Members of Arizona’s redistricting commission faced new allegations Thursday as the state attorney general said the panel’s chair reportedly destroyed documents and Democrats filed a complaint asking for an investigation of a Republican commissioner.
Arizona Attorney General Tom Horn said Republican Commissioner Richard Stertz had told his office during an interview that the commission’s chair got rid of scoring documents from the panel’s evaluation of firms competing to be hired as mapping consultants.
Horne contended in a court filing Wednesday that the Independent Redistricting Commission may have violated the open meeting law in connection with its selection of a mapping firm, but he said Thursday he doesn’t know whether it would have violated records or procurement laws to destroy the evaluation documents in question.
“I don’t know that those scoring sheets would qualify as something that have to be kept,” Horne said in an interview.
Several hours later Thursday, the Democratic Party’s executive director, Luis Heredia, filed a complaint asking several prosecuting agencies to investigate Stertz.
The complaint said Stertz’s sworn application to serve on the commission omitted information about tax liens, court judgments and fraud allegations as well information as about his wife’s employment and his own past political involvement.
Stertz declined comment on the complaint. He also declined comment earlier Thursday when contacted about the records matter.
A spokeswoman for Horne’s office said she did not know what would be done with the Democratic complaint.
Horne’ disclosure of Stertz’s statement regarding Chair Colleen Mathis, the sole independent on the five-member commission, was reported Wednesday evening by the Arizona Capitol Times.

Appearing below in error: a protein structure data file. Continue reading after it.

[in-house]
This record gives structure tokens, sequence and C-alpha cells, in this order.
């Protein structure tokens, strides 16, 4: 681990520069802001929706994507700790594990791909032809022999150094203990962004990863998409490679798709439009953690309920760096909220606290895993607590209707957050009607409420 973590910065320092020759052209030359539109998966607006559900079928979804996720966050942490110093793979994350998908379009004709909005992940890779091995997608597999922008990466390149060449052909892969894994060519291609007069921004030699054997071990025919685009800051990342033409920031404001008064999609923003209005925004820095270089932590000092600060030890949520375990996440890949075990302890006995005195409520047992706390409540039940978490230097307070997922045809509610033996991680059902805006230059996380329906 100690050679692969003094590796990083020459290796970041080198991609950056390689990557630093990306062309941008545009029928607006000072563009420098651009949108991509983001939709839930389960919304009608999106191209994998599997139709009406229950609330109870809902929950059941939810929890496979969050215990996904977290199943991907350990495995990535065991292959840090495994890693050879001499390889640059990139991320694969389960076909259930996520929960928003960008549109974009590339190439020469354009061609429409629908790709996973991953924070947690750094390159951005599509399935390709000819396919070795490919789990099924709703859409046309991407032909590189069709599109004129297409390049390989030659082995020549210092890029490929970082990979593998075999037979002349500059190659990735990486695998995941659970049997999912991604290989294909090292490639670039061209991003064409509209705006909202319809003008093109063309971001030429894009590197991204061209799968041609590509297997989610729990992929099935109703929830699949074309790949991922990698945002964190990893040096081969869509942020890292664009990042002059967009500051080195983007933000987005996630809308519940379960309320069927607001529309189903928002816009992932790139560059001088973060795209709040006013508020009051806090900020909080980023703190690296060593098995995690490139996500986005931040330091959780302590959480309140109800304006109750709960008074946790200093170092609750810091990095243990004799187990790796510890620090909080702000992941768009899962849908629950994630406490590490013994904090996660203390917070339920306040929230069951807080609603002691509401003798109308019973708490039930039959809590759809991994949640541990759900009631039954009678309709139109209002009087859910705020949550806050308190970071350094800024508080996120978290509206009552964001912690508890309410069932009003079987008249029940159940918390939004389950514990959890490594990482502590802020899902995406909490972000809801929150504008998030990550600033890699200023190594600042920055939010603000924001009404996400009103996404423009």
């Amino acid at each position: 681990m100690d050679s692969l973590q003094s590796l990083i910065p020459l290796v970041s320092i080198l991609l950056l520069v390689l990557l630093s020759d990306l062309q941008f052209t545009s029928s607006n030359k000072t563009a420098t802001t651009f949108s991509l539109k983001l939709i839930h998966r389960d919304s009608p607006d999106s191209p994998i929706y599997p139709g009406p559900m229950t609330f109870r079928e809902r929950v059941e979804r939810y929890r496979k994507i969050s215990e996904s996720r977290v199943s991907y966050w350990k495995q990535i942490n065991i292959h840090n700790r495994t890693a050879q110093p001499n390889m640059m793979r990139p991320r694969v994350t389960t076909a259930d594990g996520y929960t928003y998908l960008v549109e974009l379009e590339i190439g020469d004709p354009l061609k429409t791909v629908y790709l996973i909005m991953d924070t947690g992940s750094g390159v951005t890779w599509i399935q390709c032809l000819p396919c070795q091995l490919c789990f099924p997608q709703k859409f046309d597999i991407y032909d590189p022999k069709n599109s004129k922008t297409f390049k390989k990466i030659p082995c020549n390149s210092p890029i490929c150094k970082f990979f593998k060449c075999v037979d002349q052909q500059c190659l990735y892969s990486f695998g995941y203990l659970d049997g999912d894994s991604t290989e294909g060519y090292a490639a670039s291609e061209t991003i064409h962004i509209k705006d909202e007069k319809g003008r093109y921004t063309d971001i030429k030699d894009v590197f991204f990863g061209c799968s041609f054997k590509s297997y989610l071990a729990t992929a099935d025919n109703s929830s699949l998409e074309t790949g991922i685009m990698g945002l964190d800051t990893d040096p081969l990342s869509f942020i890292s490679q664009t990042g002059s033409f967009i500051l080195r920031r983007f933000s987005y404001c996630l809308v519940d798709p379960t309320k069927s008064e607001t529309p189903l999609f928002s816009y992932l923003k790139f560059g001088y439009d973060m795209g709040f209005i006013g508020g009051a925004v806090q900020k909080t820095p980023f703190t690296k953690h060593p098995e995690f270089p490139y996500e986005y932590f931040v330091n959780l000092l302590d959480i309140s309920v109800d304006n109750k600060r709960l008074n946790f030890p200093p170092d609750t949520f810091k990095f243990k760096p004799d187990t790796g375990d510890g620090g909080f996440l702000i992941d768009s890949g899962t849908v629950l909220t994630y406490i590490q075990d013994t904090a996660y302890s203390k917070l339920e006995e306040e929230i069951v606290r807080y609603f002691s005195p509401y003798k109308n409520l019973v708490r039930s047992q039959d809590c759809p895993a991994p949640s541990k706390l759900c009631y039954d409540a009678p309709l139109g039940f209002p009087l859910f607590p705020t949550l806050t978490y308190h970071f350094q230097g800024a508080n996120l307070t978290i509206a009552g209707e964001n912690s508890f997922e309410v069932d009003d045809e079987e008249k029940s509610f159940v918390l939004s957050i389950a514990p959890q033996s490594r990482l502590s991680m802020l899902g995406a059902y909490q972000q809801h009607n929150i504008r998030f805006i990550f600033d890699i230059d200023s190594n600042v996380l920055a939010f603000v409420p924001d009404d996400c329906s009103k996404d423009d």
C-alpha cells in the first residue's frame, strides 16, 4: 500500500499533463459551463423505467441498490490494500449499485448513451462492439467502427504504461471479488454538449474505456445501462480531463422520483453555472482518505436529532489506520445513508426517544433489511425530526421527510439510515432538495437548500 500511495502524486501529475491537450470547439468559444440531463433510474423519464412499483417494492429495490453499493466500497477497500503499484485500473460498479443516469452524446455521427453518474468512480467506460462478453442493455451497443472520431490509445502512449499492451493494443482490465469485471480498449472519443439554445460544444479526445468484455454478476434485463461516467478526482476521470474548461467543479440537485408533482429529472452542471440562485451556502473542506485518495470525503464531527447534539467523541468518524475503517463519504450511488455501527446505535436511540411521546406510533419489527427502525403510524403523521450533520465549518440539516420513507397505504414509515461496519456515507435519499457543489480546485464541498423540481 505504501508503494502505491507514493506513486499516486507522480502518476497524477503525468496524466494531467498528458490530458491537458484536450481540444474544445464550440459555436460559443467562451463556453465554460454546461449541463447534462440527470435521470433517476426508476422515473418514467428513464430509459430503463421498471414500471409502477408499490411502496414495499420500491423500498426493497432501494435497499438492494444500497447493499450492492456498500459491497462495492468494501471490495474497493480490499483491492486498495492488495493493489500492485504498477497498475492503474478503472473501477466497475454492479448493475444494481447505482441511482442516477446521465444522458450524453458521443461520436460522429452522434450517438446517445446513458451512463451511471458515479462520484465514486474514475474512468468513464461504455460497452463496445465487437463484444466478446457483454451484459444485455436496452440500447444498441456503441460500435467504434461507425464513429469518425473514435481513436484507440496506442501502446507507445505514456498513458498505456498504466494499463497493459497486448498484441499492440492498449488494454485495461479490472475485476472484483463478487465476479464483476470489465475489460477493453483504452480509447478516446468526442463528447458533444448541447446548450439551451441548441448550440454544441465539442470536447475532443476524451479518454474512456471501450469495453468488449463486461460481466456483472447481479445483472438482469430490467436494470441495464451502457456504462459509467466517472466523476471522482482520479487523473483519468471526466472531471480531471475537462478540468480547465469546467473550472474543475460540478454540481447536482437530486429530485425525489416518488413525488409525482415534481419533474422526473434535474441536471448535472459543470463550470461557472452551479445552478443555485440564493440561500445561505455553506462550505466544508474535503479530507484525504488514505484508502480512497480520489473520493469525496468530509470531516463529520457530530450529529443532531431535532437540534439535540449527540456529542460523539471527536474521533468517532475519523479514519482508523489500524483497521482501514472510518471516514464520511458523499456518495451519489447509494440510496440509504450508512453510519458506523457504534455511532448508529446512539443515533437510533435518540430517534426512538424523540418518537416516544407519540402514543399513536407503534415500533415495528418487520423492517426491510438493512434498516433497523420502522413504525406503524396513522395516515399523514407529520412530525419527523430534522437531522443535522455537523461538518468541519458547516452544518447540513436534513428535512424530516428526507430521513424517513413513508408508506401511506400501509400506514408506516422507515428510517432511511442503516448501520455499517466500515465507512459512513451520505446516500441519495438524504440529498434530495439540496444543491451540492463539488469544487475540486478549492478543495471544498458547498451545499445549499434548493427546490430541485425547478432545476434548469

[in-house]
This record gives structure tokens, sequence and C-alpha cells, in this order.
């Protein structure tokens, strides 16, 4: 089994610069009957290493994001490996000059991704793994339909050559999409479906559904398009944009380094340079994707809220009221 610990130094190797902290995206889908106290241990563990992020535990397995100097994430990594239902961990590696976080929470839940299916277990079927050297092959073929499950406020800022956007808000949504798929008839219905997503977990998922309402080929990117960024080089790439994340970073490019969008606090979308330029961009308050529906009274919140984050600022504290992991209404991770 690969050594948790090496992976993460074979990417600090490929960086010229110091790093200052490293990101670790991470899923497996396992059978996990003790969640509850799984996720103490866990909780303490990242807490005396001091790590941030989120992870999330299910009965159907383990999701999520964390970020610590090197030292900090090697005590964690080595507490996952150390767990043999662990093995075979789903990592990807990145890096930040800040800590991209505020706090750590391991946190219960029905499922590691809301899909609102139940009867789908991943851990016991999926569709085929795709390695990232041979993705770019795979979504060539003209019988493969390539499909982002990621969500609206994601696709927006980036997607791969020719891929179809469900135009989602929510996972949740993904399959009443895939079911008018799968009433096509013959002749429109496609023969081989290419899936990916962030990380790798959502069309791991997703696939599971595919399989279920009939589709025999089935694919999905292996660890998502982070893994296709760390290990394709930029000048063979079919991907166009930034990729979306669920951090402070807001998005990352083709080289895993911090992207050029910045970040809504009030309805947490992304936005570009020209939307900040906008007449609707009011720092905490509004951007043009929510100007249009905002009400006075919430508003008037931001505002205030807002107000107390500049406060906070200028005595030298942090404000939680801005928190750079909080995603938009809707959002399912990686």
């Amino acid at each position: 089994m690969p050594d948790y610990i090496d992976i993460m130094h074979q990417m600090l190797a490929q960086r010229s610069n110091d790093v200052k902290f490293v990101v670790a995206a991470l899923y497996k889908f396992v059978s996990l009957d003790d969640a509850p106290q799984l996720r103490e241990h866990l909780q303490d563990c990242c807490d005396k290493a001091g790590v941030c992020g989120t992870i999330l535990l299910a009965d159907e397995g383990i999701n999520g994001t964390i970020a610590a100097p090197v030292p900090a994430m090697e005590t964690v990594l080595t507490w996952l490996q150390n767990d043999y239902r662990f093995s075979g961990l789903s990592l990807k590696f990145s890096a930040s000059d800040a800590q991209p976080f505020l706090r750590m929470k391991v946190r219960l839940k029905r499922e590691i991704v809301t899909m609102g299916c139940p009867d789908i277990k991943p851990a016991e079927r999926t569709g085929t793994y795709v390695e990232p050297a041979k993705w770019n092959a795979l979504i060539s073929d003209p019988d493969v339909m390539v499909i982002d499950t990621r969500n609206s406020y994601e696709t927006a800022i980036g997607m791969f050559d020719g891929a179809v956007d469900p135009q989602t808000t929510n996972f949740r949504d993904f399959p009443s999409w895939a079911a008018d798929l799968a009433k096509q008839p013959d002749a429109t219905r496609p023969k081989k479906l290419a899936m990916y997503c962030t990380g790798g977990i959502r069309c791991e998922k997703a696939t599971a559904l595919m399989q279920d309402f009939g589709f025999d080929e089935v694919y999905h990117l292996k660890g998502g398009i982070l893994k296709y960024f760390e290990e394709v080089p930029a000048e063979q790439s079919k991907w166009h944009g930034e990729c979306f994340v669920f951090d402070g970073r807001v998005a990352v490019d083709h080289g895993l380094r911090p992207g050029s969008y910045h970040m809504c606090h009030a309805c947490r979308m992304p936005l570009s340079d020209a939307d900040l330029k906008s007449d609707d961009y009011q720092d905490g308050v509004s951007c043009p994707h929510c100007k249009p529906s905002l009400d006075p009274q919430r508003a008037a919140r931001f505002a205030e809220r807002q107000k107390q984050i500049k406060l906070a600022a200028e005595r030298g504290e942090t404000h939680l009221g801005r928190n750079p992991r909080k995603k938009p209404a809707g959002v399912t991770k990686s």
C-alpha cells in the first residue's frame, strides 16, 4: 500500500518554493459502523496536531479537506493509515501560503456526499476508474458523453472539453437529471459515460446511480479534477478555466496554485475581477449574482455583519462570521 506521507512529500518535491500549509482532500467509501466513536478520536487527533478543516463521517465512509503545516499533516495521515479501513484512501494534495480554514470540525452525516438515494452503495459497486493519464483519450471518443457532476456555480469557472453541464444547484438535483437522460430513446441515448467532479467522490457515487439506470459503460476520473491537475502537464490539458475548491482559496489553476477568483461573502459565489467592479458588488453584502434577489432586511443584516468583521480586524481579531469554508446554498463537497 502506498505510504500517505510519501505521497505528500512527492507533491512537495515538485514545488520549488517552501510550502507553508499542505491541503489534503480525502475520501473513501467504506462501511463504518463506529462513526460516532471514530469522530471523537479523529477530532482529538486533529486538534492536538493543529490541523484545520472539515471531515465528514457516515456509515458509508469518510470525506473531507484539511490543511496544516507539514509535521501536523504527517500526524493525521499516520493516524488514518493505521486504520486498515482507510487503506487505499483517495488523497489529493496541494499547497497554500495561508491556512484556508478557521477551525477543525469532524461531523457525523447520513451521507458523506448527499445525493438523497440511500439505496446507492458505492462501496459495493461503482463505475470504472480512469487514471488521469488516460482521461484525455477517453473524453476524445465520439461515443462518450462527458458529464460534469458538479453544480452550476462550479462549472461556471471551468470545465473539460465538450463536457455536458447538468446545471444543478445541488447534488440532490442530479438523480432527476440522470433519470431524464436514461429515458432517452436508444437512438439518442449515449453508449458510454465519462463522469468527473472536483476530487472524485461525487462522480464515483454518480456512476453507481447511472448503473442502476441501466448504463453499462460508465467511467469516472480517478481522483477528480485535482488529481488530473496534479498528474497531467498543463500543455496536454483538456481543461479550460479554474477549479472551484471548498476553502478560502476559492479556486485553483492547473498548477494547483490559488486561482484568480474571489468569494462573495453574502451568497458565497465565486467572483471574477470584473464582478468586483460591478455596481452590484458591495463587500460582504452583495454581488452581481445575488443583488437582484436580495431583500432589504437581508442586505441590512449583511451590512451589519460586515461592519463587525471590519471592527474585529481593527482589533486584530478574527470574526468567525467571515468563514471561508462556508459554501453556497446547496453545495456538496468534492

Horne said Stertz did not provide details of the document destruction during an interview he had with Horne’s office as part of the open meeting investigation.
Mathis declined comment about the records matter before a commission meeting. “I look forward to being able to someday,” she said.
However, commission Executive Director Ray Bladine denied that documents that should have been preserved were destroyed.
“That’s not the case,” Bladine said, adding that he wanted to consult a commission lawyer before commenting further.
Stertz is one of two Republicans on the commission, which is still in initial stages of drawing new congressional and legislative districts for Arizona to use in elections in the coming decade.
Horne’s office Wednesday filed a petition in Maricopa County Superior Court, asking for an order to compel Mathis and the two Democratic commissioners to cooperate with the open meeting investigation.
The selection of Strategic Telemetry, a Washington-based consulting firm with Democratic ties, has produced months of controversy.
Republican politicians and tea party activists contend the selection opens the door for slanting the maps to favor Democrats.
Mathis and the two Democrats voted to pick the firm, saying it was the best qualified.
Stertz and fellow Republican Scott Freeman, who both have cooperated with Horne’s investigation, wanted the commission to pick a California firm that worked for the last redistricting commission.
When Horne announced his investigation in July, he said it would focus on possible violations of open meeting and procurement laws.
Asked about its focus now, Horne said, “we’re pursuing open meeting because of the evidence that we have. That’s the direction it has pointed.”
Gov. Jan Brewer has authority to remove commission members with concurrence of the state Senate, and a spokesman for Gov. Jan Brewer said Brewer so far has not seen “concrete evidence” that would warrant action.
“She’s following closely what’s going on. She’s aware of the investigation that the attorney general has launched,” spokesman Matthew Benson said.